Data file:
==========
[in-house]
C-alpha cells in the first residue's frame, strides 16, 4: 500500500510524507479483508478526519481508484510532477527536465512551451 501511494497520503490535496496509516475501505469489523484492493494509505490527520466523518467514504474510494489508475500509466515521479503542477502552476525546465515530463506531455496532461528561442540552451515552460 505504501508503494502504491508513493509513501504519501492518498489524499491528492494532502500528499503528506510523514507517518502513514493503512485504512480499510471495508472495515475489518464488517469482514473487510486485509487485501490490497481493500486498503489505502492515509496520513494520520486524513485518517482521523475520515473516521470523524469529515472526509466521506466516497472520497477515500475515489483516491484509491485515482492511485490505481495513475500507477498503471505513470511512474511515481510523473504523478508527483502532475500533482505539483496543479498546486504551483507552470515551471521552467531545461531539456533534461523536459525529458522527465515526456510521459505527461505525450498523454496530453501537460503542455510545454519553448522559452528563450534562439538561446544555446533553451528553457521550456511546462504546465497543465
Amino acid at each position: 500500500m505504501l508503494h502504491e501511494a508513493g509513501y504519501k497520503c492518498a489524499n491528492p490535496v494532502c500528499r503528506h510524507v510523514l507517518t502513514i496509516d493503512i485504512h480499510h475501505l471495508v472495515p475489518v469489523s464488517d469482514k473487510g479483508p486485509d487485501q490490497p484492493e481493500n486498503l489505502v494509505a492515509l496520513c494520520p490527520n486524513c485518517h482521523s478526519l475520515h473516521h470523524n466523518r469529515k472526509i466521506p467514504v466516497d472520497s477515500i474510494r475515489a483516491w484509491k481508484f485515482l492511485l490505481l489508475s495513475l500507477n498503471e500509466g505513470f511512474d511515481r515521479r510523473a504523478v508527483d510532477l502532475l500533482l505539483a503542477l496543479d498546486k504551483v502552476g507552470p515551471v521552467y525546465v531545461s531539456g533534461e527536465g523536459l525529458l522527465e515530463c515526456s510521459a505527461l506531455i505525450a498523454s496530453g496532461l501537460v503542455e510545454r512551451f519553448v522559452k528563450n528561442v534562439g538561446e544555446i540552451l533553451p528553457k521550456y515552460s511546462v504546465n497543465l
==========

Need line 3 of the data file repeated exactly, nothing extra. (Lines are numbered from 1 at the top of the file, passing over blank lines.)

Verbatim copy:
Amino acid at each position: 500500500m505504501l508503494h502504491e501511494a508513493g509513501y504519501k497520503c492518498a489524499n491528492p490535496v494532502c500528499r503528506h510524507v510523514l507517518t502513514i496509516d493503512i485504512h480499510h475501505l471495508v472495515p475489518v469489523s464488517d469482514k473487510g479483508p486485509d487485501q490490497p484492493e481493500n486498503l489505502v494509505a492515509l496520513c494520520p490527520n486524513c485518517h482521523s478526519l475520515h473516521h470523524n466523518r469529515k472526509i466521506p467514504v466516497d472520497s477515500i474510494r475515489a483516491w484509491k481508484f485515482l492511485l490505481l489508475s495513475l500507477n498503471e500509466g505513470f511512474d511515481r515521479r510523473a504523478v508527483d510532477l502532475l500533482l505539483a503542477l496543479d498546486k504551483v502552476g507552470p515551471v521552467y525546465v531545461s531539456g533534461e527536465g523536459l525529458l522527465e515530463c515526456s510521459a505527461l506531455i505525450a498523454s496530453g496532461l501537460v503542455e510545454r512551451f519553448v522559452k528563450n528561442v534562439g538561446e544555446i540552451l533553451p528553457k521550456y515552460s511546462v504546465n497543465l